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I have 2 symmetric players $A$ and $B$.

Each of them has 2 decision variables $x_i\in[0, \beta]$ and $y_i\in[0,1]$, where $i\in\{A,B\}$.

Their payoff functions are symmetric, i.e., if you swap the label $A$ and $B$, you get the other player's payoff function. And the payoff function is continuous in both $x$ and $y$.

My question is: for this type of game, does it always have symmetric pure strategy equilibrium? In general, what are the conditions to guarantee the existence of symmetric pure strategy equilibrium?

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  • $\begingroup$ In general it does not even have a pure strategy equilibrium. I believe there are some results of existence of such equilibrium in supermodular games. $\endgroup$ – Walrasian Auctioneer Jun 3 at 19:54
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  1. There is no guarantee that symmetric games have symmetric equilibria. See this paper for concrete examples.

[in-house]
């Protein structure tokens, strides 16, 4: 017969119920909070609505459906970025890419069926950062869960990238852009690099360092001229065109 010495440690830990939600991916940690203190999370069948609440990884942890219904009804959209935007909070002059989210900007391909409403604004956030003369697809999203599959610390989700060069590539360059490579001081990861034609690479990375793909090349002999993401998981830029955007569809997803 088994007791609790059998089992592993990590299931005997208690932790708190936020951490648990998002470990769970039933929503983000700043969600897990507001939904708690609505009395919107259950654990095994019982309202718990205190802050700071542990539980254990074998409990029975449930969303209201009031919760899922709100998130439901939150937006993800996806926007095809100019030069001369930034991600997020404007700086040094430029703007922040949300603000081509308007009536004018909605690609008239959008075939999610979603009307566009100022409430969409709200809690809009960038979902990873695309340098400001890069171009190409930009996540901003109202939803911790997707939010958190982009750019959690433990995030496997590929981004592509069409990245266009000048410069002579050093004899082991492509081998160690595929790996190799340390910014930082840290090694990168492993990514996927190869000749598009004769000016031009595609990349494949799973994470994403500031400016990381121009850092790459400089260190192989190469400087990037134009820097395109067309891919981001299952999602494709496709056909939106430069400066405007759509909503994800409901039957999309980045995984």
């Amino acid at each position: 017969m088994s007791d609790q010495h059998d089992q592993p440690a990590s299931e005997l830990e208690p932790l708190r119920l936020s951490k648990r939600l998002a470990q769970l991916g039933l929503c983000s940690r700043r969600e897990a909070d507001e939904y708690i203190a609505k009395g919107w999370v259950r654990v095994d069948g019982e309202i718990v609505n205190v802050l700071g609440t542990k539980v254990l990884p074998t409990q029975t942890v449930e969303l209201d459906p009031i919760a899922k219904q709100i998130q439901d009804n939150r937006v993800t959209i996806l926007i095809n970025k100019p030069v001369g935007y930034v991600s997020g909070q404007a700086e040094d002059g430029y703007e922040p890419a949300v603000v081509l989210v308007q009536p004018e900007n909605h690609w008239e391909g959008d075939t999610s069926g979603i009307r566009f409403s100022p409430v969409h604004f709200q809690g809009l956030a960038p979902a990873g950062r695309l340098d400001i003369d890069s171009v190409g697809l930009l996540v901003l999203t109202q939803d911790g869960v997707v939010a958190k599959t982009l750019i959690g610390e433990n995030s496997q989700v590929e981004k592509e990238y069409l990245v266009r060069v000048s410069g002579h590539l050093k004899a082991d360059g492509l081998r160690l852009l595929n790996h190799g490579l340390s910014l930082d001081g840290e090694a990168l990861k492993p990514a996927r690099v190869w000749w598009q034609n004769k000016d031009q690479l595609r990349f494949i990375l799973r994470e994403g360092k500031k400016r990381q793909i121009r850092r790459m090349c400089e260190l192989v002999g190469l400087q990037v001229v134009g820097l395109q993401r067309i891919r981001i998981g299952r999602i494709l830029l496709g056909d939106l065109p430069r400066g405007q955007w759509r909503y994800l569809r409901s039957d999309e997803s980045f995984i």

2. There is also no guarantee that symmetric games have pure-strategy equilibria. For example, the following game is symmetric and has no pure-strategy equilibria $$ \begin{array}{cccc} & \mathrm{a} & \mathrm{b} & \mathrm{c}\\ \mathrm{a} & 1,1 & 0,2 & 5,0\\ \mathrm{b} & 2,0 & 3,3 & 0,4\\ \mathrm{c} & 0,5 & 4,0 & 1,1\\ \end{array} $$

  3. There are two special kinds of games that are known to always have pure strategy equilibria: supermodular games and potential games.

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    $\begingroup$ The first has a symmetric equilibrium. Just not in pure strategies. $\endgroup$ – Walrasian Auctioneer Jun 3 at 20:23
  • $\begingroup$ Thank you, I will change the example. $\endgroup$ – brunosalcedo Jun 3 at 20:31

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